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HIV protection gel, one step closer

HIV protection gel, one step closer

A gel that can be applied by women after sex could protect them from the risk of HIV infection.

HIV protection gel, one step closer

Researchers says they are on step closer to developing the drug, which, when applied three hours after infection, protected female monkeys from a type of HIV.

The study’s findings, published in Science Translational Medicine, could lead to a new way of fighting the global spread of HIV.

Of course, the use of condoms still remains the best defence against infection. Vaginal gels containing HIV medicines, when used in human clinical trials, have had mixed results.

This US study concentrated on the use of this treatment and it’s potential to be effective in the hours after HIV exposure.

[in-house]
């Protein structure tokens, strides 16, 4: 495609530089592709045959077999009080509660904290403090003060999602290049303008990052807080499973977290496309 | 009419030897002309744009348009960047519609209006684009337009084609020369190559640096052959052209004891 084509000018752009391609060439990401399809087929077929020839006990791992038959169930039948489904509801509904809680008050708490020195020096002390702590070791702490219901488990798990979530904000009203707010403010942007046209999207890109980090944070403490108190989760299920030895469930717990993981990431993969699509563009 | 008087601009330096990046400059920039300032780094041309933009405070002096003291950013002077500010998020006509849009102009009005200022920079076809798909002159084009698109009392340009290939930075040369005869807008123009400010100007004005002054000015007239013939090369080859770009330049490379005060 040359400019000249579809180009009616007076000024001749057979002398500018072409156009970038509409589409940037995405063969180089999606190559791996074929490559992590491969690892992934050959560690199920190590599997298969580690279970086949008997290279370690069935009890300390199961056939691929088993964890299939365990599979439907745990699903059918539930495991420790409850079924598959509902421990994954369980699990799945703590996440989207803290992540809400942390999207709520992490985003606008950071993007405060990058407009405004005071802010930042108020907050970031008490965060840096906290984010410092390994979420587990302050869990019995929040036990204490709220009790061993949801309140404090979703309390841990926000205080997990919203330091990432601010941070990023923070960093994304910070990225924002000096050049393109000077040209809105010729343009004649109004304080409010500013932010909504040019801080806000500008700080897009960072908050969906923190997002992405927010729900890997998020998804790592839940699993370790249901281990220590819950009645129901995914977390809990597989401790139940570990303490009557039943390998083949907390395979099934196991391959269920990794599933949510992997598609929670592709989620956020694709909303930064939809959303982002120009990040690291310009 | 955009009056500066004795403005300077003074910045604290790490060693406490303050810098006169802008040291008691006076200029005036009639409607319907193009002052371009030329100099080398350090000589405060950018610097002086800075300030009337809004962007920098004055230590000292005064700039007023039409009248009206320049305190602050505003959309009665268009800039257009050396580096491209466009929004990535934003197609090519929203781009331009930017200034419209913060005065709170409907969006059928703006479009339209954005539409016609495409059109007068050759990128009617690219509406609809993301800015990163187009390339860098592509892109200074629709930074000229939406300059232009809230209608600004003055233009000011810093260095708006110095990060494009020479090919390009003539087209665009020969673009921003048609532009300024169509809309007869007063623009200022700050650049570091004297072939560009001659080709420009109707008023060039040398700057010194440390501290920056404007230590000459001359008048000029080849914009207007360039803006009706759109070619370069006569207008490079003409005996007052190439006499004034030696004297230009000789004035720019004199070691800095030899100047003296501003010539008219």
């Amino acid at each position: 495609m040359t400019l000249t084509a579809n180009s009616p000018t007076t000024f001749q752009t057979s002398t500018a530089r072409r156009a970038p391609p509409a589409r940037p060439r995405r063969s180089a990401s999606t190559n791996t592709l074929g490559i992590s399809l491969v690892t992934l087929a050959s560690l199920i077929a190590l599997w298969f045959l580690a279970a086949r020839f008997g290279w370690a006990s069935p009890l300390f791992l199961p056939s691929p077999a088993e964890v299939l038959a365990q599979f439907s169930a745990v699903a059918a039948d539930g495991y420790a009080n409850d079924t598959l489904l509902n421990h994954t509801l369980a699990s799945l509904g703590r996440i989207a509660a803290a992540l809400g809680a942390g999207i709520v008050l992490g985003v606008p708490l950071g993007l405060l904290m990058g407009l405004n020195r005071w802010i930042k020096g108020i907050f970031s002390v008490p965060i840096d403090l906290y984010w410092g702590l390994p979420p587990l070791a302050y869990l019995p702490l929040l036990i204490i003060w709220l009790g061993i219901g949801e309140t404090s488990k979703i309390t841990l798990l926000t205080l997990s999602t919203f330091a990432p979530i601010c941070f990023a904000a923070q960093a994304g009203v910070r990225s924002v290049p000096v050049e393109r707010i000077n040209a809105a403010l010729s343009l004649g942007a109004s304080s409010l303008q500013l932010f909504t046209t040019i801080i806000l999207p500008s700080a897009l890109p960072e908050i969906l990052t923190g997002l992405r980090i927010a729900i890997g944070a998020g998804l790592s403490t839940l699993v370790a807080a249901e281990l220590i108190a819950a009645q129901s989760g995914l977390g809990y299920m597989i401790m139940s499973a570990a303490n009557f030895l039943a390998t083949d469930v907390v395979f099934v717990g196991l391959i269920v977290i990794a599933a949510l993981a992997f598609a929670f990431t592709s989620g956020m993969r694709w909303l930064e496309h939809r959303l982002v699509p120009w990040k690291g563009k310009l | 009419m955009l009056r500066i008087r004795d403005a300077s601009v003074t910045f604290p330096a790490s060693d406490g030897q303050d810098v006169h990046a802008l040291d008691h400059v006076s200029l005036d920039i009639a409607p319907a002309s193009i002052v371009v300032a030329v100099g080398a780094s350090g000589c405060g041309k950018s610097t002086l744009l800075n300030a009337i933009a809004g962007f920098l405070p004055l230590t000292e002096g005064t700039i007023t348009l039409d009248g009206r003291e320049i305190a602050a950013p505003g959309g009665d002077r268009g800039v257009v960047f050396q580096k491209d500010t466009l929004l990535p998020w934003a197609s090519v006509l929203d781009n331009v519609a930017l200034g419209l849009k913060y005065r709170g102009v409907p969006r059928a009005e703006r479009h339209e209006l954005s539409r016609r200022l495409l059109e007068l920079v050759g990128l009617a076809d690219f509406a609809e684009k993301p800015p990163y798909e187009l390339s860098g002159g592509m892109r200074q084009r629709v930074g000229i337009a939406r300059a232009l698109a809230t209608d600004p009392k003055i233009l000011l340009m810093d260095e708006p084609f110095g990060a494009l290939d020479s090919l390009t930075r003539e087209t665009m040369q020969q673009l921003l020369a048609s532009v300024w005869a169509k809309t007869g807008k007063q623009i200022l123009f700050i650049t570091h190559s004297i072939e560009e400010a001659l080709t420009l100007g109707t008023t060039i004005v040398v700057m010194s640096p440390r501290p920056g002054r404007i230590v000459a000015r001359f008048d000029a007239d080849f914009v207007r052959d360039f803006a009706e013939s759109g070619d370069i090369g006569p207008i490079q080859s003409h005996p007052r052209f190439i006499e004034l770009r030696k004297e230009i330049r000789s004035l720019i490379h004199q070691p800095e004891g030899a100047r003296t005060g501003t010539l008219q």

Five out of six monkeys were protected against a laboratory strain of animal-human HIV when the gel was applied shortly before or three hours after infection.

“It’s a promising after-sex vaginal gel to prevent HIV infection,” said a spokesperson from the Centres for Disease Control and Prevention’s HIV/AIDS division.

“Studies still need to be done to look at the window [of opportunity] – is it six, eight, 24 hours?”

Experts warn there are still several obstacles before a new human treatment can become available.

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